The Media Standards Trust has published a report ‘Analysis: Press Coverage of Leveson Part 1: The Inquiry’ [pdf], the first comprehensive review of the UK Press’ coverage of the Leveson Inquiry.
- Over 2,000 articles and over one million words were published on the Inquiry between July 2011 and November 2012 – 73% during the period of oral hearings.
- One viewpoint dominated evaluative coverage of the Inquiry. Of those articles that expressed a view, 76% presented one perspective;
- That viewpoint was overwhelmingly negative. Only 18% of articles that expressed or contained a view were positive (6% contained both positive and negative views). Negative coverage increased substantially in the 100 days before publication of the Leveson Report
- Reporting on proposed regulatory outcomes was virtually non-existent. Of the 3% of articles that dealt substantively with plans for a new system of press regulation, 9 out of 10 were about the newspaper industry’s own plan.
Other key findings were:
- Negative coverage usually framed the Inquiry as a potential threat to press freedom. 280 stories (64%) of those with evaluative coverage) contained descriptions of the ‘threats’ posed by press regulation. In contrast, there were 103 positive references to the Inquiry in all newspapers across the whole period of study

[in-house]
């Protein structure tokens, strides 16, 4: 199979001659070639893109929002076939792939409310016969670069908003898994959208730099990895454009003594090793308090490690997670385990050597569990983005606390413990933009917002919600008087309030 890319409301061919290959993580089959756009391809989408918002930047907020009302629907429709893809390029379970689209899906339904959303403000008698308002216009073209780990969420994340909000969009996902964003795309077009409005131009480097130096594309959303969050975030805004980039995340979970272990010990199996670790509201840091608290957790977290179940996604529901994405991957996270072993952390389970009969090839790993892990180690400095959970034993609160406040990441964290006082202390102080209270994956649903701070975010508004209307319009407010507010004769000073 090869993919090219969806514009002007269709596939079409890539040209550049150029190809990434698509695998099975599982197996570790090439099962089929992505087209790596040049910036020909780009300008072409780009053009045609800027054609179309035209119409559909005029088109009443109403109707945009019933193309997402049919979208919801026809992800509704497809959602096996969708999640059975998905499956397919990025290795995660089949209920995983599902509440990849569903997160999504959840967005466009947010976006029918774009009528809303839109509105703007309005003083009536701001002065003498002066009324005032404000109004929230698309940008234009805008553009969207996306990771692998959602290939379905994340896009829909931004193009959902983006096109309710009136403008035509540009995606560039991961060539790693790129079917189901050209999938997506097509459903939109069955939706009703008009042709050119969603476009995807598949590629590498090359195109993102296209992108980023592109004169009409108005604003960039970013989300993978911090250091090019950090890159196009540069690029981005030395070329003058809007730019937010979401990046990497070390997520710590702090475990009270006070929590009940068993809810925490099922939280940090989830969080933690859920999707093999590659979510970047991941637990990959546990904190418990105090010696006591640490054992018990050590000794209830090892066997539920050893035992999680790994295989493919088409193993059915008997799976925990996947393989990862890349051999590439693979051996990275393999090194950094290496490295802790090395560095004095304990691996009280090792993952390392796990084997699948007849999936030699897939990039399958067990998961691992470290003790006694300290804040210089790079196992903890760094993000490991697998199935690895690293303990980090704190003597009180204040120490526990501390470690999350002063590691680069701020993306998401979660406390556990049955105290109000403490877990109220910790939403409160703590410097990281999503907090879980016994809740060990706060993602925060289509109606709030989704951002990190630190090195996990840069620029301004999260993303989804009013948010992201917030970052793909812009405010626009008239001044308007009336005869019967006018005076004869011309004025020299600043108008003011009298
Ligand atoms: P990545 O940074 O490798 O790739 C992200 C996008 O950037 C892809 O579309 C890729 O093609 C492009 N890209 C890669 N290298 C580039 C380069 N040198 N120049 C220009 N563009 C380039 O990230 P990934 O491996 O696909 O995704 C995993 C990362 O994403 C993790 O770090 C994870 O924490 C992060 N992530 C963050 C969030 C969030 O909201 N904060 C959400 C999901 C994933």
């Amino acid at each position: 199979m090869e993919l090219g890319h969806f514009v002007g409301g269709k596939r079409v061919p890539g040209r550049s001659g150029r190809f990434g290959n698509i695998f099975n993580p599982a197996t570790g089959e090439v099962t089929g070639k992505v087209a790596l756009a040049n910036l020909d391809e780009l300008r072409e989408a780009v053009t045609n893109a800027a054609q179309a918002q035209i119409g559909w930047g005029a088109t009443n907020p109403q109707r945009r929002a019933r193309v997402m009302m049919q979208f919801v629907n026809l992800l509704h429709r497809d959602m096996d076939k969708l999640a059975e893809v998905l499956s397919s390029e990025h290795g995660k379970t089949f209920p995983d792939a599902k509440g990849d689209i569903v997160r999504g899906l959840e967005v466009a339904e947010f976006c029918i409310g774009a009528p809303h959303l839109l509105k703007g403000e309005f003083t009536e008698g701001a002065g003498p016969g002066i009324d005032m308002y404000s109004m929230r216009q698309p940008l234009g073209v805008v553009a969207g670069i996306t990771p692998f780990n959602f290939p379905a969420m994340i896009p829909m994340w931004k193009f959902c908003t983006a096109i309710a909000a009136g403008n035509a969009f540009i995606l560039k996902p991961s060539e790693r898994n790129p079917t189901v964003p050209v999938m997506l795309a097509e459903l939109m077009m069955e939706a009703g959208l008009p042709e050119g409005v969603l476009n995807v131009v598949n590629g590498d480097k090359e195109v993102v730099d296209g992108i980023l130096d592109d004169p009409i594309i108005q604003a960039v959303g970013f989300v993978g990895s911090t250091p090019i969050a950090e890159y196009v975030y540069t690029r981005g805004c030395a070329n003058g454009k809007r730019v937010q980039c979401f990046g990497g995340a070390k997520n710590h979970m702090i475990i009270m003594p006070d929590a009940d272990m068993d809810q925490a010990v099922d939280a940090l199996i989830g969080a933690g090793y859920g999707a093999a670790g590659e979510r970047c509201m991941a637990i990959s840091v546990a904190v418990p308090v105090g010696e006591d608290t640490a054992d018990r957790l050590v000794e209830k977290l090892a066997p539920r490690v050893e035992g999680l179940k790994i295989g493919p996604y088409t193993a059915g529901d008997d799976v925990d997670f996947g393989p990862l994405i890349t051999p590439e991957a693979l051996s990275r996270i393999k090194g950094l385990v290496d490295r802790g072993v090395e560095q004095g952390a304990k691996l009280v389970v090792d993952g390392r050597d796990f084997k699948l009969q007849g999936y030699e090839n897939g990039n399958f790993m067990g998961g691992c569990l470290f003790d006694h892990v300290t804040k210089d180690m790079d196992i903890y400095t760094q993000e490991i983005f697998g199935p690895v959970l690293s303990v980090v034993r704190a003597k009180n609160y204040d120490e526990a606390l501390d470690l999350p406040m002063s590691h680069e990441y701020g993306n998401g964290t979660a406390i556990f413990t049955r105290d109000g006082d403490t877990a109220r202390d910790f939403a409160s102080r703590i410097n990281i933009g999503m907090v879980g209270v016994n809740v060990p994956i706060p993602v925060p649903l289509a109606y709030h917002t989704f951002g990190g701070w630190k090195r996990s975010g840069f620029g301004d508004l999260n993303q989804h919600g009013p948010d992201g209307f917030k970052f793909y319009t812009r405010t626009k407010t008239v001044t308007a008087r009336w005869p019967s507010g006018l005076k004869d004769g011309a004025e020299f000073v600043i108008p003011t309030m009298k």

- In the 100 days prior to the publication of the report, newspaper leader articles on the Inquiry nearly all contained negative references to the Inquiry or its outcomes. Of 28 leaders in all papers published between 20th August and 27th November 2012, 23 contained only negative viewpoints on the Inquiry. Two contained no evaluative statements at all, while three contained both positive and negative viewpoints. None were purely positive.
The report is published alongside the datasets generated by the project (available here [pdf]) and the MST invites the public to analyse the data first-hand for their own research, or to comment on the content of the report.
Media Standards Trust Research Fellow and author of the report Dr. Gordon Neil Ramsay said:
“It is startling to see the lack of diversity of viewpoints in the Leveson coverage, not just in opinion pieces, but also from sources in news articles. It is also striking that, while expressing a clear view of their own, few papers gave the public the information necessary to make their own minds up about the future system of regulation”.